Riders at the front of a group shall communicate hazards as set out in the WSJCC website.
Note that personal protection such as helmets and gloves may reduce injury in the event of falling off but do not prevent the incident arising. WSJCC members make their own decision on what protection to utilise.
|Impact or collision due to being blown off cycle or being blown off course –||High||Medium||High|
This can be caused by wind or large vehicles passing close to riders.
Riders to increase space between themselves in windy conditions.
Ride leaders to consider cancelling rides in exceptionally high winds and to plan sheltered routes if wind is a problem.
Ride leaders to avoid major roads with high numbers of large vehicles where possible.
|Collision with pedestrians, dogs or other cycle path users||High||Medium||High|
Riders must give pedestrians priority and ride at a safe speed.
On approach to a pedestrian from behind, riders must slow and warn that bikes are passing if this is necessary.
Riders need to ride especially carefully when dogs are not on leads.
|Collision with wildlife – stray dog, farm animals, birds, etc.||High||Low||Low||Riders at front of group to be observant of such hazards and shout warnings to the group||High||Low||Low|
|Collisions with or being struck by horses||High||Low||Low||Follow rider guidelines on the WSJCC website – lead riders to warn group, group to slow, warn horse riders of approach and pass wide and slow||High||Low||Low|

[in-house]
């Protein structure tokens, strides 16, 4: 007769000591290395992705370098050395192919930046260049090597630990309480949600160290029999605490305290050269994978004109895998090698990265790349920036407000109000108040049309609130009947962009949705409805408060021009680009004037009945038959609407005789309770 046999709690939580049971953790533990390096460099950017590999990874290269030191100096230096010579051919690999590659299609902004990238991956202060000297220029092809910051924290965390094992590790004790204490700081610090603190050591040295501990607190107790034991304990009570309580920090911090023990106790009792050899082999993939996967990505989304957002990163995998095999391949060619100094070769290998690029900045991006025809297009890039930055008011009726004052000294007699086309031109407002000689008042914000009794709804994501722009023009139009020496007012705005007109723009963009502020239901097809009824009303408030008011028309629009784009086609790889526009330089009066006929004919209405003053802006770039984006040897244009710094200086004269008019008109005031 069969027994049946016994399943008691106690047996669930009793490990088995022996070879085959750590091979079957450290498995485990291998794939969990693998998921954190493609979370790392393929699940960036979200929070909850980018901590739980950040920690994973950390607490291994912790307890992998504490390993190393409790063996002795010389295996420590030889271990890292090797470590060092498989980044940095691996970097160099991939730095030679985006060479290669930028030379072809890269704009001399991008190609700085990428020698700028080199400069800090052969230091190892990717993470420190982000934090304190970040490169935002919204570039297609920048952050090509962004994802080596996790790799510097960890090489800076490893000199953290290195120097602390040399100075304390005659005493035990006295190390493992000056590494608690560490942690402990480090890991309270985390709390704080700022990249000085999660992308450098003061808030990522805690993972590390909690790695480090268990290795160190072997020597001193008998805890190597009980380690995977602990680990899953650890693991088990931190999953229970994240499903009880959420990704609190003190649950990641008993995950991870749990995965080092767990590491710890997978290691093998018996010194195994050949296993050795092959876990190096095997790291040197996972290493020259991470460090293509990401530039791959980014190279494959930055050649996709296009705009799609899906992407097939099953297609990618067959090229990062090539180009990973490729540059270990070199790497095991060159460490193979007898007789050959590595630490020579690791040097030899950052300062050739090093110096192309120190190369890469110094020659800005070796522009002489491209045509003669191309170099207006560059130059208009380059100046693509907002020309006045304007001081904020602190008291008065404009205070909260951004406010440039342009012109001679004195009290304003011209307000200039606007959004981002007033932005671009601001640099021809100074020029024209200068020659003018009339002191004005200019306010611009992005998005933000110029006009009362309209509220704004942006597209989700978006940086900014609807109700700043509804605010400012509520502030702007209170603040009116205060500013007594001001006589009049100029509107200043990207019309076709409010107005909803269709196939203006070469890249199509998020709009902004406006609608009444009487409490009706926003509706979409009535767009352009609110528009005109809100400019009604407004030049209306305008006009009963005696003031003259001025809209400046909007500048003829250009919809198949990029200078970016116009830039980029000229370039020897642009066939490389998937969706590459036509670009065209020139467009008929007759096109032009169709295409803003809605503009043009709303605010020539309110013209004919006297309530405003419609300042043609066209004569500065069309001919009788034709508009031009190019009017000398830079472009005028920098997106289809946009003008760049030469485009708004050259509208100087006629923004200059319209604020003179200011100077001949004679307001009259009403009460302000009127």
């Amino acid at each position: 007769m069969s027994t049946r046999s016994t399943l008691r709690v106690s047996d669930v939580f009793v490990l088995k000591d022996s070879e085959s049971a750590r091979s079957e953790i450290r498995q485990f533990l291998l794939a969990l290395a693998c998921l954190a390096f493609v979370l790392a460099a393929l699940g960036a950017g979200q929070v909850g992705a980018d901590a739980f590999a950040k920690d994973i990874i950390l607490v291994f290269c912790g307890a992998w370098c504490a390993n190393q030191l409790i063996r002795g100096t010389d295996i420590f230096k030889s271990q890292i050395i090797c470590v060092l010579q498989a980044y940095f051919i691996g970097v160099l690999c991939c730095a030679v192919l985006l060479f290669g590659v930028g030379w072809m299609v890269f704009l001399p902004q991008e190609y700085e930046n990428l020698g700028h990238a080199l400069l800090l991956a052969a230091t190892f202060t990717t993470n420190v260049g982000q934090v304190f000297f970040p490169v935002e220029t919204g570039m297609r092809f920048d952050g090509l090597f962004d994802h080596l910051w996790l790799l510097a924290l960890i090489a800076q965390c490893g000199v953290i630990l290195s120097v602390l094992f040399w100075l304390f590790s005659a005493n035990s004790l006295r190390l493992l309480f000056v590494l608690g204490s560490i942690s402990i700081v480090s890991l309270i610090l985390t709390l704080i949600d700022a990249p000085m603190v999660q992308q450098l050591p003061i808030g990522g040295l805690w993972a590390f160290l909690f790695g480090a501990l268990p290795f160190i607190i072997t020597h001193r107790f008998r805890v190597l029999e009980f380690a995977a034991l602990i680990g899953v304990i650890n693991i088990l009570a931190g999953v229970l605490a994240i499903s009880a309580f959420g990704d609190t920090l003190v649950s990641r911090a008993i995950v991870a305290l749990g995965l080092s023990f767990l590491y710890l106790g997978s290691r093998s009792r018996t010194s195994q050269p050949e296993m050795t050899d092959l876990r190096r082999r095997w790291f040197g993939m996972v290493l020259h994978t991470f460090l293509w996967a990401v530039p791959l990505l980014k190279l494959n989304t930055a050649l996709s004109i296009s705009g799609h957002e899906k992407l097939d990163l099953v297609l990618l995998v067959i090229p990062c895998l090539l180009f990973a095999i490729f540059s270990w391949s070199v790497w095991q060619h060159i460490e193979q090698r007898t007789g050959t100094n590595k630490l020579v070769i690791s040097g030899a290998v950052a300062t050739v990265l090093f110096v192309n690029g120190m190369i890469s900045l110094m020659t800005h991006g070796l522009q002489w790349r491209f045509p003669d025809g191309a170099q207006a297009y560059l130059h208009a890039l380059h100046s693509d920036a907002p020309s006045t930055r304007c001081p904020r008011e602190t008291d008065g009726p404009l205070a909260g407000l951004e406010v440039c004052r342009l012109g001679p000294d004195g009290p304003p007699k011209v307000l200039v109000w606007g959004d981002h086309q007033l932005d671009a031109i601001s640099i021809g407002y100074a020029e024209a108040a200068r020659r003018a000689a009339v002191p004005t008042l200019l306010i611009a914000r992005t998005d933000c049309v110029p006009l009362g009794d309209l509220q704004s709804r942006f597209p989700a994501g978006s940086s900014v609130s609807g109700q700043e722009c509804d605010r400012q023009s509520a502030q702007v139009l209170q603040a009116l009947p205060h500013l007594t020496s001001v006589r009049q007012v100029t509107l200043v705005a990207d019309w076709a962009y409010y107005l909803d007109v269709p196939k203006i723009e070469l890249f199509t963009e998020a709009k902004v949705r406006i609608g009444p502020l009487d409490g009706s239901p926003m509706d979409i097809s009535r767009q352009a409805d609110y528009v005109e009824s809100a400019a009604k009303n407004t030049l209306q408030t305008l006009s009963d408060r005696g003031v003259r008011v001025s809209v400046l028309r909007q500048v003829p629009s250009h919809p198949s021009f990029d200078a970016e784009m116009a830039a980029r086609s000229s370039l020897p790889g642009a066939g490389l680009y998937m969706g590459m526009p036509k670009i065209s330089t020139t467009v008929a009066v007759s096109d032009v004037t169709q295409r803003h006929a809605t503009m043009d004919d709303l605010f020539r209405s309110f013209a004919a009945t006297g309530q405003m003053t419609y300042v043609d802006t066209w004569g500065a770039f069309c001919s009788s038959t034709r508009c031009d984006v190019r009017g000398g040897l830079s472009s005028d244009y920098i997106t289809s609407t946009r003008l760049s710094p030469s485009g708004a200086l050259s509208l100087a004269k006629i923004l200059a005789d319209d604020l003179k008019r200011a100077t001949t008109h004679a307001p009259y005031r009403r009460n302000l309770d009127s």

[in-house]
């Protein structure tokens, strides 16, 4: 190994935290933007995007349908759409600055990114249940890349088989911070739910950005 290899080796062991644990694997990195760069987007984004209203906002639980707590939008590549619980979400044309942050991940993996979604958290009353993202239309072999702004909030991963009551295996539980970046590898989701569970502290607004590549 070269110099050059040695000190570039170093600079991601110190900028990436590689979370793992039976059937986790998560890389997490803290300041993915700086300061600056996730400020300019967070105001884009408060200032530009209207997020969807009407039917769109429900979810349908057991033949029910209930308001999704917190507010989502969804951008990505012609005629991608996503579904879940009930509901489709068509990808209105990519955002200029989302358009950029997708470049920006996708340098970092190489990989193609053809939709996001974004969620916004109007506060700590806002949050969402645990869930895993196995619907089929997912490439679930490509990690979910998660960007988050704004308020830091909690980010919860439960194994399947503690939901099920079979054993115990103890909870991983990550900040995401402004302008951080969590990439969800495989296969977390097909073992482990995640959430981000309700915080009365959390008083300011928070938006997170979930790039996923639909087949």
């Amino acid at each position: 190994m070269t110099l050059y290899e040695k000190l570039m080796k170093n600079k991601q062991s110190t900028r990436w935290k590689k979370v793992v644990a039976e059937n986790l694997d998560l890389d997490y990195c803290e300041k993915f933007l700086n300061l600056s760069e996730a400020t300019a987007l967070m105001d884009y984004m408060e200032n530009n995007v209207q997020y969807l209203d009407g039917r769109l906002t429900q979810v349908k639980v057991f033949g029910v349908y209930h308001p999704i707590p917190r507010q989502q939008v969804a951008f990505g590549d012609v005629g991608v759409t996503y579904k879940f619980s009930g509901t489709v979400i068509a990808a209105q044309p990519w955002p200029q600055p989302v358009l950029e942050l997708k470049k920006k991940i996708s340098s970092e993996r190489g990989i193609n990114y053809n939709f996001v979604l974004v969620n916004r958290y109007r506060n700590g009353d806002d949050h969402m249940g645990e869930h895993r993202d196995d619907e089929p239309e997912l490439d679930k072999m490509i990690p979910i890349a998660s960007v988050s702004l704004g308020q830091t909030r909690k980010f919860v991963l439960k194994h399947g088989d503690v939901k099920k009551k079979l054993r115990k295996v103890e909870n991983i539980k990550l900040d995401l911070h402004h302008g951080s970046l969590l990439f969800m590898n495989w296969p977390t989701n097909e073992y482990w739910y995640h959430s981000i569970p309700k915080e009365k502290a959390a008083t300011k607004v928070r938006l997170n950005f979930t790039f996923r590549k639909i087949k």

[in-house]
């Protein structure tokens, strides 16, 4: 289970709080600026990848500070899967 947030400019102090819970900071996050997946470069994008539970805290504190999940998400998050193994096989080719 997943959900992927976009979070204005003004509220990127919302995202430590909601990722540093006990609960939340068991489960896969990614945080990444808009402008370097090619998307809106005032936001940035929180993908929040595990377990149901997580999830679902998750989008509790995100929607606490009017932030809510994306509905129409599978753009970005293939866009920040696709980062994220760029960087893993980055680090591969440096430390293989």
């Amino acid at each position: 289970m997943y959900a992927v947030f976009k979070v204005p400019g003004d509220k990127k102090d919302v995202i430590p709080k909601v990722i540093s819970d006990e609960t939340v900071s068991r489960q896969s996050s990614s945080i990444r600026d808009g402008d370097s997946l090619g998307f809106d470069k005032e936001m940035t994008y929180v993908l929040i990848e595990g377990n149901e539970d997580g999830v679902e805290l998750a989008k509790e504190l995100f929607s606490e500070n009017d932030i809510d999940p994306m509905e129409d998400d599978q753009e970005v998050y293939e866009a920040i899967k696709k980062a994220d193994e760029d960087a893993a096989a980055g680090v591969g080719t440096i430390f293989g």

|Hazards listed in this document encountered during the hours of darkness||High||High||High|
All riders to use road legal lighting during lighting up hours and wear bright clothing.
Rear lights should be set on a non flashing mode and low intensity to prevent distraction and ‘blinding’ of riders behind
|Hazards described above involving new or guest riders||High||Medium||High|
Any guest / new rider must introduce themselves to the Ride Leader. As not all new riders will be aware of this, all club riders and the Ride Leader should look out for new riders attending the meet point for the first time and discuss with them prior to setting off their suitability for the ride.
Club Members bringing a guest or new rider should make sure in advance that the rider is reasonably competent to take part in the ride planned. They should still introduce themselves to the Ride Leader.
|Falling off bicycle, colliding with other riders/vehicle due to bike malfunction and bike condition||High||Low||Low|
Cycles must be legal and roadworthy. Riders to inspect their cycle prior to each ride paying particular attention to brakes, frame, steering, pedals / cleats, wheels and tyres.
Each rider to carry tools and spares appropriate to their bike. Recommended equipment is listed in the WSJCC website.
If a rider or Ride Leader has concerns about the condition of a rider’s bike before the ride commences they may consider carrying out a bike assessment.
|Lone rider hazards (Assault, illness, injury, etc.) – rider stranded||High||Low||Low|
Follow the WSJCC website guidelines for group riding – riders must be prepared to take care of themselves should they become stranded due for instance to bike failure or otherwise become separated from the group. This means each rider preferably carrying mobile phone, knowing the route / general area, or having a map, and knowing public transport options for getting back.